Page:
Plug It Up

Tamper-resistant receptacles will significantly reduce the number of injuries that result when someone inserts a foreign object into receptacles within a residential occupancy. While that is a foregone conclusion, there are some skeptics within the electrical and building industries who fear that requiring these receptacles will increase the cost of a home at a time when prices are declining and home sales are down. Other skeptics maintain that physically challenged and older adults will not be able to insert appliance cord caps into the receptacles. All of these questions were issues discussed and resolved, among many others, at the proposal and the comment stage of the 2008 National Electrical Code (NEC) by NEC Panel 18 and the NEC Technical Correlating Committee. To analyze this change for the 2008 NEC, one first must determine exactly what the text states and the implications of the change. There are times when the intent of the text and the change would seem to dictate other actions, but the basic concept of the NEC is to determine the exact text and how to apply it.

Section 406.11 in the 2008 NEC reads, “406.11 Tamper-Resistant Receptacles in Dwelling Units. In areas specified in 210.52, all 125-volt, 15- and 20-ampere receptacles shall be listed tamper-resistant receptacles.” Based on the new text, tamper-resistant, 15- and 20-ampere, 125-volt receptacles must be installed for all specified areas in 210.52, covering such receptacles in kitchens, family rooms, dining rooms, living rooms, parlors, libraries, dens, sunrooms, bedrooms, recreation rooms, or similar rooms or areas of dwelling unit. The receptacles required for those areas specified in Section 210.52 must be tamper-resistant, and in addition, other receptacles not specifically listed in 210.52 now are required to be tamper-resistant.

For example, any 15- or 20-ampere receptacle that is part of a luminaire or appliance—those receptacles totally controlled by a wall switch in any habitable room, those located within cabinets or cupboards, or any receptacles located more than 5½ feet above the floor—is required to be tamper-resistant. Receptacles for garage-door openers located more than 5½ feet above the floor are required to be tamper-resistant. Floor receptacles located more than 18 inches from the wall are required to be tamper-resistant, even though 210.52 does not specify these receptacles as required receptacles. In Section 210.52(A)(2)(1), a wall space is considered to be a wall that is at least 2 feet or more in width. However, a wall space less than 2 feet with a receptacle installed in that space also is not required by 210.52, but compliance with 406.11 necessitates a tamper-resistant receptacle. In addition, countertop spaces less than 12 inches wide are not required to have a receptacle. But, if the receptacle were installed, the receptacle would be required to be tamper-resistant.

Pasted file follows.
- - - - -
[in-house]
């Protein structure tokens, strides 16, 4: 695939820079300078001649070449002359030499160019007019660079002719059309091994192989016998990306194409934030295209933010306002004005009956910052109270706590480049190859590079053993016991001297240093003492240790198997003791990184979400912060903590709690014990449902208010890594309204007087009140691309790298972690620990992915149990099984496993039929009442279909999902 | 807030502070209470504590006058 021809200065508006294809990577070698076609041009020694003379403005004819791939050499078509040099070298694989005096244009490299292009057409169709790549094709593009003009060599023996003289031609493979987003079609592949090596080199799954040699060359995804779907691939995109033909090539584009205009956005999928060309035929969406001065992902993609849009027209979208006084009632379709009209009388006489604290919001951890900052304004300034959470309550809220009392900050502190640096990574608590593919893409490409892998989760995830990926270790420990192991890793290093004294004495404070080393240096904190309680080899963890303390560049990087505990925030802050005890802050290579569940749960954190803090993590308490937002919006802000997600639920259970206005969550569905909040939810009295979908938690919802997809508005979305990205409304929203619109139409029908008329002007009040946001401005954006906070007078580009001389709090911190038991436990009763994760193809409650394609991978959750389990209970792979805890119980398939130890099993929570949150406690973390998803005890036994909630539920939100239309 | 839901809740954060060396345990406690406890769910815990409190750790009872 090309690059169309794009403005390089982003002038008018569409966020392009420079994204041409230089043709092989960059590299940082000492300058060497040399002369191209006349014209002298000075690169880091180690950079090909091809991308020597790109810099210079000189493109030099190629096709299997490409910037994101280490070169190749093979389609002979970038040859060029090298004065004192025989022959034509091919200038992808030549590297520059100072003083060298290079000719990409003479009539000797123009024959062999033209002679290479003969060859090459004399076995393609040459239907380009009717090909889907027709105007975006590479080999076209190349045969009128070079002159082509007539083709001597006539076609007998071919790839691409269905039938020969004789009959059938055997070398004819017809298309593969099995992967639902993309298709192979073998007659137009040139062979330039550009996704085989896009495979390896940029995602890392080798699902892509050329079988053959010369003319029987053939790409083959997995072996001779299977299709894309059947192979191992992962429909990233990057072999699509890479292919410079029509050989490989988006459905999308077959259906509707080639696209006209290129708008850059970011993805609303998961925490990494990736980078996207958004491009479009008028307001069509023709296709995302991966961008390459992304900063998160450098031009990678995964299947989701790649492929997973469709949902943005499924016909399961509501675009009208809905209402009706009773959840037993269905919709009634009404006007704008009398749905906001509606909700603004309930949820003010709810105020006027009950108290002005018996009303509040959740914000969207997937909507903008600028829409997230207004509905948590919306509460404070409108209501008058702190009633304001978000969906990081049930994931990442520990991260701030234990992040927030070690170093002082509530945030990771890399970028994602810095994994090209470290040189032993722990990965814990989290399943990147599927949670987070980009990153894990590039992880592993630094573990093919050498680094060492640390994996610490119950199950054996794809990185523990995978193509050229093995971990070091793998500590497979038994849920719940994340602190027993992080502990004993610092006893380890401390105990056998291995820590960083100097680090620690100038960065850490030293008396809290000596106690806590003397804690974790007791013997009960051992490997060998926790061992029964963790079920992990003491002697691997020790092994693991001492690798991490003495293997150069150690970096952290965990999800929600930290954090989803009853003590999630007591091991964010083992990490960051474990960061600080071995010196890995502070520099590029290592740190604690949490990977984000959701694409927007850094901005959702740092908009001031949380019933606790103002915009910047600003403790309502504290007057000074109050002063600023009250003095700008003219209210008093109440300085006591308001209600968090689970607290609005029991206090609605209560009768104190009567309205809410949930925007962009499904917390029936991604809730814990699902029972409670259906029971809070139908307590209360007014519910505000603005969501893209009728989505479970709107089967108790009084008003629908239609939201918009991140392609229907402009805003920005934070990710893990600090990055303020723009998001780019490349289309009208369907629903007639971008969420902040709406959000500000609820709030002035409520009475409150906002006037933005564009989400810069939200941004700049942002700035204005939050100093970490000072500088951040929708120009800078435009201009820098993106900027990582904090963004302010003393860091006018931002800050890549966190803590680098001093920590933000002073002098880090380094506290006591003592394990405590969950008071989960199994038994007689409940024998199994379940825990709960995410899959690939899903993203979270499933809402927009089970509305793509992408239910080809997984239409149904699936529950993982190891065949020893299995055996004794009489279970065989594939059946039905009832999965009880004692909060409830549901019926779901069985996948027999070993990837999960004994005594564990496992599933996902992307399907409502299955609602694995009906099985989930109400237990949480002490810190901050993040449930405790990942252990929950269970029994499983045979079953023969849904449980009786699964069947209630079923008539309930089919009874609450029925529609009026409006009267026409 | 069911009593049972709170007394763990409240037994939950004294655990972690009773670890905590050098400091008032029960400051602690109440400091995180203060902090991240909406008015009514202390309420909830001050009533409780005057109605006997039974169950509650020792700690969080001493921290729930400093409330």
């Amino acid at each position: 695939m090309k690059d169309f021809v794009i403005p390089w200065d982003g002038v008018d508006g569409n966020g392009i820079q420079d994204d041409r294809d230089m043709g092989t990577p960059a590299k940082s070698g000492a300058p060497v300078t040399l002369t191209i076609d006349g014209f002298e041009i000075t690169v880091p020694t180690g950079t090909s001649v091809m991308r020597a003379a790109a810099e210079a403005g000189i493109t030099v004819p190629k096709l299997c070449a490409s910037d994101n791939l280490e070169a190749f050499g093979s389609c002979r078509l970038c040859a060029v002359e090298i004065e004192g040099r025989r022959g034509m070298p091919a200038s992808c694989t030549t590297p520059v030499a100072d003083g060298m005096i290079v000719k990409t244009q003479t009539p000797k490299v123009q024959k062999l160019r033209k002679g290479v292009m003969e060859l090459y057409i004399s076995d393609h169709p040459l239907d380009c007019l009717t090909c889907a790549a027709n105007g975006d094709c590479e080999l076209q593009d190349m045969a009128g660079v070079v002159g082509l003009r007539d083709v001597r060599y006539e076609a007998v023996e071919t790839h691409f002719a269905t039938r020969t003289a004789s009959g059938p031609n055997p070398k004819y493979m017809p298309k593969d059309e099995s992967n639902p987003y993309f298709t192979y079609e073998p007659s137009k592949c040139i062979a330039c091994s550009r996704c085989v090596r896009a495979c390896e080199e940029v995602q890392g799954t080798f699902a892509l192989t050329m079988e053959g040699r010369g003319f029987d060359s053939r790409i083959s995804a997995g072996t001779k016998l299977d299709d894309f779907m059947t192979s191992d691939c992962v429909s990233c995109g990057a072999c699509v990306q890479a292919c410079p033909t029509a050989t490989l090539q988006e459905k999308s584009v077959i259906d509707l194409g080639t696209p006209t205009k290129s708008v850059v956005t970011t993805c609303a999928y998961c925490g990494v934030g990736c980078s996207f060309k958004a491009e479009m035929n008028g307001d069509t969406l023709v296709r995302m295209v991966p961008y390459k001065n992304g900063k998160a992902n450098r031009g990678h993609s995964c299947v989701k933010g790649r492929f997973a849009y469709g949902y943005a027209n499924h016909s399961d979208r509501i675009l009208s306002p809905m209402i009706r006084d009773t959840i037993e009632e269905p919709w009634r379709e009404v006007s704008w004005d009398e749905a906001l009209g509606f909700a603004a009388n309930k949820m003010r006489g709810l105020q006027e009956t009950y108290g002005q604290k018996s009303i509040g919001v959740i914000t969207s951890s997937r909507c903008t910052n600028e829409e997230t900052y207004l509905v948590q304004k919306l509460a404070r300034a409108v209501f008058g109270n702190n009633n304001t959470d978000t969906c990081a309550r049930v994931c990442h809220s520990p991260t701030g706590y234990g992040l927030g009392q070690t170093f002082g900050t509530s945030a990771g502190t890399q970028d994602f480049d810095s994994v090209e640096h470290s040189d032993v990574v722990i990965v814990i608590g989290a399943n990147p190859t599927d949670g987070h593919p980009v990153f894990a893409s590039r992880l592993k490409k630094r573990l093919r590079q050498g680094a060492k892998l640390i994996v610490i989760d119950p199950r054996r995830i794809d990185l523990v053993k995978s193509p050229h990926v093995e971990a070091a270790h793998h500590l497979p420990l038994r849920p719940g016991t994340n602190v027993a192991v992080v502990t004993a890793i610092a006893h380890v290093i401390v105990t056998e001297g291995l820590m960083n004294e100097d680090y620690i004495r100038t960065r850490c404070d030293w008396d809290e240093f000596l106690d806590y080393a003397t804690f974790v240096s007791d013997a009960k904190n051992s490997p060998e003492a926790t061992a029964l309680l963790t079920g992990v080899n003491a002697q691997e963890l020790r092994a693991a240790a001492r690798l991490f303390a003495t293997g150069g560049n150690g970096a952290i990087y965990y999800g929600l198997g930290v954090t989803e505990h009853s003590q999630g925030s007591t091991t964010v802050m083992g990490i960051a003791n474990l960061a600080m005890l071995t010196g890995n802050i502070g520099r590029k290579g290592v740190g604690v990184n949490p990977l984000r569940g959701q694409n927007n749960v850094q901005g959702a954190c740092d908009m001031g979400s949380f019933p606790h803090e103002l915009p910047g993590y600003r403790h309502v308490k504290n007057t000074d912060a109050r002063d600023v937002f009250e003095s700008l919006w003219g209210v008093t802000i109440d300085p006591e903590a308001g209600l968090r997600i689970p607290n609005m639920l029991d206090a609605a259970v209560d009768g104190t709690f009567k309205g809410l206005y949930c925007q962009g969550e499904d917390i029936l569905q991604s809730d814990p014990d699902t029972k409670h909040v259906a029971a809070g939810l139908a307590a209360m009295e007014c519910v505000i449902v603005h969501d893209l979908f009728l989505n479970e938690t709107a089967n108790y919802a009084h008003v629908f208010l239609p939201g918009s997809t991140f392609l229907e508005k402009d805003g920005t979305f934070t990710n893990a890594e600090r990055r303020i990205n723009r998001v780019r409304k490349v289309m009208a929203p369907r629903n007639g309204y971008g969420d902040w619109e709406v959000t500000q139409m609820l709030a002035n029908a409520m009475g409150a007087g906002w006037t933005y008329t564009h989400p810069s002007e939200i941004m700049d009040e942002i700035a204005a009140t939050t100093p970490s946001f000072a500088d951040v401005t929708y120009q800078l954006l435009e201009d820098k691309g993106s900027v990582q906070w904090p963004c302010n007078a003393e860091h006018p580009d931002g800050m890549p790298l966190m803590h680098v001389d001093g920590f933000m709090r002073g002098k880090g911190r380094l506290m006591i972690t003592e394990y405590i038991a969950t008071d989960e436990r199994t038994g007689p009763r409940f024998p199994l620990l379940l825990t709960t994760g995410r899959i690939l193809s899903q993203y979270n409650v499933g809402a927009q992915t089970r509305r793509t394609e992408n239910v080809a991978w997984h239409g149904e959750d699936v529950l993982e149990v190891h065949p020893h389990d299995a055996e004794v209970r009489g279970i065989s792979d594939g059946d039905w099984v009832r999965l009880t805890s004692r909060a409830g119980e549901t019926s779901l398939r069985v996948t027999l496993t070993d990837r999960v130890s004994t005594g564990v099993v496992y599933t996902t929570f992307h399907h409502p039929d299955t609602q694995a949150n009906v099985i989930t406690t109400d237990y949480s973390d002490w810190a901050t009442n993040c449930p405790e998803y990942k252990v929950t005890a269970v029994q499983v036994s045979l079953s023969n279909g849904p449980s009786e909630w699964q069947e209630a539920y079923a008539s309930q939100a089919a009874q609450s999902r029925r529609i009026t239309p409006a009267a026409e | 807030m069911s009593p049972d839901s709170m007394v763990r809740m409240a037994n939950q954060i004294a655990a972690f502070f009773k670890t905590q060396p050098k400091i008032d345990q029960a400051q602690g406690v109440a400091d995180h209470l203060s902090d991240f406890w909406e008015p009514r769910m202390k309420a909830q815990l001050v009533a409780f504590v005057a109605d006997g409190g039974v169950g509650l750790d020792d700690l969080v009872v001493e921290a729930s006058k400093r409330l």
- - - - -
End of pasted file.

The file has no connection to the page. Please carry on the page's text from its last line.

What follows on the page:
Receptacles located above kitchen countertops are required by 210.52(A) and 210.52(C). However, switched receptacles supplied from a general-purpose branch circuit and located above the countertop for under-cabinet lighting are not required or specified by 210.52. They are simply permitted to be installed for indirect or direct lighting, so these receptacles require tamper-resistant receptacles. Section 210.52(C)(2) and (3) require only one receptacle for either an island or peninsular countertop; however, technically any extra installed receptacles also are required to comply with 410.11. In addition, based on Section 210.52(C)(5), “receptacle outlets rendered not readily accessible by appliances fastened in place, appliance garages, sinks, or range tops (as covered in 210.52(C)(1), Exception), or appliances occupying dedicated space,” such as a dishwasher with the receptacle installed behind the appliance shall not be considered as required outlets but are required to be tamper-resistant based on this new text.

Any 15- and 20-ampere, 125-volt receptacles installed outdoors at dwellings and any located more than 6½ feet above grade level would require

tamper-resistant receptacles. Receptacles installed in a dwelling unit attic for use as service receptacles for HVAC and air-handling units are covered by 210.63, not 210.52, and would not be required to be tamper-resistant. Receptacles installed for snow melting equipment near the roofline of a dwelling unit are outdoor receptacles, based on 210.52(E), and would require tamper-resistant receptacles. Balconies, decks or porches with a usable area of less than 1.86 m2 (20 ft.2) are not required to have a receptacle installed, but if a receptacle were installed, it would be required to be tamper-resistant.

There has been some discussion that hotels, motels, dormitories and similar occupancies also must comply with 410.11, but the actual text in 210.60 requires compliance only with 210.52, not 406.11. Changes must occur in Section 406.11 in the 2011 NEC for any applications in 210.60, along with the other questionable receptacles mentioned above.

ODE is a staff engineering associate at Underwriters Laboratories Inc., in Research Triangle Park, N.C. He can be reached at 919.549.1726 or at


About the Author

Mark C. Ode

Fire/Life Safety Columnist and Code Contributor
Mark C. Ode is a lead engineering associate for Energy & Power Technologies at Underwriters Laboratories Inc. and can be reached at 919.949.2576 and .

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